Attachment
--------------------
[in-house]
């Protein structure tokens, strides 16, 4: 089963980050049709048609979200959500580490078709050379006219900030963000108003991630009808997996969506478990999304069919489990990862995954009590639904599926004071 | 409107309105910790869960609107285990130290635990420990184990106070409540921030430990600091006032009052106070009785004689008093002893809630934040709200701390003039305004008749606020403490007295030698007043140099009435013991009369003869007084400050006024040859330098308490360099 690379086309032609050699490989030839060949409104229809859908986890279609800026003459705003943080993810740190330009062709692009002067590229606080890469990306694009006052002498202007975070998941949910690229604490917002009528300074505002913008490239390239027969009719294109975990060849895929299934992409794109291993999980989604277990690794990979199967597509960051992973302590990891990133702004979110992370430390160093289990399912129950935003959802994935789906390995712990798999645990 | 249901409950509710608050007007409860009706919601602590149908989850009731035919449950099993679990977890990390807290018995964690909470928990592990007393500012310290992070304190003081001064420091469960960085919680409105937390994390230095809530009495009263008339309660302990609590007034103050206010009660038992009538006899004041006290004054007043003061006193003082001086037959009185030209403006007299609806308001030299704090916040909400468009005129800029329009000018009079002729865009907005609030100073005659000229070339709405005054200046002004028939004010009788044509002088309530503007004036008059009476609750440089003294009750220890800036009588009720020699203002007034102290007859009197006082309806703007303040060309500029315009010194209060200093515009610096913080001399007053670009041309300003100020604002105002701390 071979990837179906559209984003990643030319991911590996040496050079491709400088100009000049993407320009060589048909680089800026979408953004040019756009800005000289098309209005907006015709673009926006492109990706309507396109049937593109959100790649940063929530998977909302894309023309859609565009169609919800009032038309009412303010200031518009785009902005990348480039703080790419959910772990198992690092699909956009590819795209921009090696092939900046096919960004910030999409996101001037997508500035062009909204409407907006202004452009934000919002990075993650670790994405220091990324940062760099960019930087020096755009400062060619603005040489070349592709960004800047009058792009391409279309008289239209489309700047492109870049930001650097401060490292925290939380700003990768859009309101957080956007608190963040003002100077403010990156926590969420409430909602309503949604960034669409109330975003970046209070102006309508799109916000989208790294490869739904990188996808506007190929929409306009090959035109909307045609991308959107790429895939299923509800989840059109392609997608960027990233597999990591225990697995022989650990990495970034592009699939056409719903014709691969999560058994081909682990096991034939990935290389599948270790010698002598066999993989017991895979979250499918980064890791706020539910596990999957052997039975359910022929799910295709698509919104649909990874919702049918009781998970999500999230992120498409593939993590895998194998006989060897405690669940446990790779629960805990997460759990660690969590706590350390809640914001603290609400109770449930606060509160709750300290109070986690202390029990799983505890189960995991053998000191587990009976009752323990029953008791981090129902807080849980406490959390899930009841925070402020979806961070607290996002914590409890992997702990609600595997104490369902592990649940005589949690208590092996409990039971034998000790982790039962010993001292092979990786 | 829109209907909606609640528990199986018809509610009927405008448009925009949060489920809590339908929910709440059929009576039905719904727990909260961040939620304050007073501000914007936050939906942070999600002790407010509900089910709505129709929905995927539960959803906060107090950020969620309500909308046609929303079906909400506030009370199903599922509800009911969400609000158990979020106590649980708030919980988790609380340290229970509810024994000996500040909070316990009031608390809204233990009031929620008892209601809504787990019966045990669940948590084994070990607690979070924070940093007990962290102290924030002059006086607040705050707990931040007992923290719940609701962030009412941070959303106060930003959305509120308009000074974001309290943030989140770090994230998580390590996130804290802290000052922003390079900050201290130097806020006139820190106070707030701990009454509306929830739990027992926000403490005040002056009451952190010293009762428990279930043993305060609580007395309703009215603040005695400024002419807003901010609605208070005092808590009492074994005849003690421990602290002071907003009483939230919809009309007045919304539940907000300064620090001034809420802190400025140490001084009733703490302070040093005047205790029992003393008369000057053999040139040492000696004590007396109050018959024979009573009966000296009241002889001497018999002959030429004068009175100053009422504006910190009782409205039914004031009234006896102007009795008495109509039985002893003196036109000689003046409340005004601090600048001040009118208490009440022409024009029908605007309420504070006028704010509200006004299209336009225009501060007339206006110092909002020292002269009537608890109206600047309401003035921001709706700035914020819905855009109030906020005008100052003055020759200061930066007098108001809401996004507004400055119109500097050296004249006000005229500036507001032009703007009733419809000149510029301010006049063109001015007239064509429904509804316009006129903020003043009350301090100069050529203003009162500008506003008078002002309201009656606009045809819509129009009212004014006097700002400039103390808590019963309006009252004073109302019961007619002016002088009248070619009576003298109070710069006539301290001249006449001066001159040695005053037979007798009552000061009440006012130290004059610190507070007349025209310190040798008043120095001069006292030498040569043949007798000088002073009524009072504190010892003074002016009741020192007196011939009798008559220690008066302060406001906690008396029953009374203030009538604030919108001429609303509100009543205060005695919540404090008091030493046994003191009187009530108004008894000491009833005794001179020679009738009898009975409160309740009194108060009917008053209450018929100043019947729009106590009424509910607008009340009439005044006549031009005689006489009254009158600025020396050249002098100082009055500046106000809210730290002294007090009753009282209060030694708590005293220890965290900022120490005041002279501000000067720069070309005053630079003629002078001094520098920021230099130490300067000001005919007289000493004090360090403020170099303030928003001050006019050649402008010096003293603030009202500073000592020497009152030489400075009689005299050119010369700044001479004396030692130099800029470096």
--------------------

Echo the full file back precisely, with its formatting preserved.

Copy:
[in-house]
């Protein structure tokens, strides 16, 4: 089963980050049709048609979200959500580490078709050379006219900030963000108003991630009808997996969506478990999304069919489990990862995954009590639904599926004071 | 409107309105910790869960609107285990130290635990420990184990106070409540921030430990600091006032009052106070009785004689008093002893809630934040709200701390003039305004008749606020403490007295030698007043140099009435013991009369003869007084400050006024040859330098308490360099 690379086309032609050699490989030839060949409104229809859908986890279609800026003459705003943080993810740190330009062709692009002067590229606080890469990306694009006052002498202007975070998941949910690229604490917002009528300074505002913008490239390239027969009719294109975990060849895929299934992409794109291993999980989604277990690794990979199967597509960051992973302590990891990133702004979110992370430390160093289990399912129950935003959802994935789906390995712990798999645990 | 249901409950509710608050007007409860009706919601602590149908989850009731035919449950099993679990977890990390807290018995964690909470928990592990007393500012310290992070304190003081001064420091469960960085919680409105937390994390230095809530009495009263008339309660302990609590007034103050206010009660038992009538006899004041006290004054007043003061006193003082001086037959009185030209403006007299609806308001030299704090916040909400468009005129800029329009000018009079002729865009907005609030100073005659000229070339709405005054200046002004028939004010009788044509002088309530503007004036008059009476609750440089003294009750220890800036009588009720020699203002007034102290007859009197006082309806703007303040060309500029315009010194209060200093515009610096913080001399007053670009041309300003100020604002105002701390 071979990837179906559209984003990643030319991911590996040496050079491709400088100009000049993407320009060589048909680089800026979408953004040019756009800005000289098309209005907006015709673009926006492109990706309507396109049937593109959100790649940063929530998977909302894309023309859609565009169609919800009032038309009412303010200031518009785009902005990348480039703080790419959910772990198992690092699909956009590819795209921009090696092939900046096919960004910030999409996101001037997508500035062009909204409407907006202004452009934000919002990075993650670790994405220091990324940062760099960019930087020096755009400062060619603005040489070349592709960004800047009058792009391409279309008289239209489309700047492109870049930001650097401060490292925290939380700003990768859009309101957080956007608190963040003002100077403010990156926590969420409430909602309503949604960034669409109330975003970046209070102006309508799109916000989208790294490869739904990188996808506007190929929409306009090959035109909307045609991308959107790429895939299923509800989840059109392609997608960027990233597999990591225990697995022989650990990495970034592009699939056409719903014709691969999560058994081909682990096991034939990935290389599948270790010698002598066999993989017991895979979250499918980064890791706020539910596990999957052997039975359910022929799910295709698509919104649909990874919702049918009781998970999500999230992120498409593939993590895998194998006989060897405690669940446990790779629960805990997460759990660690969590706590350390809640914001603290609400109770449930606060509160709750300290109070986690202390029990799983505890189960995991053998000191587990009976009752323990029953008791981090129902807080849980406490959390899930009841925070402020979806961070607290996002914590409890992997702990609600595997104490369902592990649940005589949690208590092996409990039971034998000790982790039962010993001292092979990786 | 829109209907909606609640528990199986018809509610009927405008448009925009949060489920809590339908929910709440059929009576039905719904727990909260961040939620304050007073501000914007936050939906942070999600002790407010509900089910709505129709929905995927539960959803906060107090950020969620309500909308046609929303079906909400506030009370199903599922509800009911969400609000158990979020106590649980708030919980988790609380340290229970509810024994000996500040909070316990009031608390809204233990009031929620008892209601809504787990019966045990669940948590084994070990607690979070924070940093007990962290102290924030002059006086607040705050707990931040007992923290719940609701962030009412941070959303106060930003959305509120308009000074974001309290943030989140770090994230998580390590996130804290802290000052922003390079900050201290130097806020006139820190106070707030701990009454509306929830739990027992926000403490005040002056009451952190010293009762428990279930043993305060609580007395309703009215603040005695400024002419807003901010609605208070005092808590009492074994005849003690421990602290002071907003009483939230919809009309007045919304539940907000300064620090001034809420802190400025140490001084009733703490302070040093005047205790029992003393008369000057053999040139040492000696004590007396109050018959024979009573009966000296009241002889001497018999002959030429004068009175100053009422504006910190009782409205039914004031009234006896102007009795008495109509039985002893003196036109000689003046409340005004601090600048001040009118208490009440022409024009029908605007309420504070006028704010509200006004299209336009225009501060007339206006110092909002020292002269009537608890109206600047309401003035921001709706700035914020819905855009109030906020005008100052003055020759200061930066007098108001809401996004507004400055119109500097050296004249006000005229500036507001032009703007009733419809000149510029301010006049063109001015007239064509429904509804316009006129903020003043009350301090100069050529203003009162500008506003008078002002309201009656606009045809819509129009009212004014006097700002400039103390808590019963309006009252004073109302019961007619002016002088009248070619009576003298109070710069006539301290001249006449001066001159040695005053037979007798009552000061009440006012130290004059610190507070007349025209310190040798008043120095001069006292030498040569043949007798000088002073009524009072504190010892003074002016009741020192007196011939009798008559220690008066302060406001906690008396029953009374203030009538604030919108001429609303509100009543205060005695919540404090008091030493046994003191009187009530108004008894000491009833005794001179020679009738009898009975409160309740009194108060009917008053209450018929100043019947729009106590009424509910607008009340009439005044006549031009005689006489009254009158600025020396050249002098100082009055500046106000809210730290002294007090009753009282209060030694708590005293220890965290900022120490005041002279501000000067720069070309005053630079003629002078001094520098920021230099130490300067000001005919007289000493004090360090403020170099303030928003001050006019050649402008010096003293603030009202500073000592020497009152030489400075009689005299050119010369700044001479004396030692130099800029470096």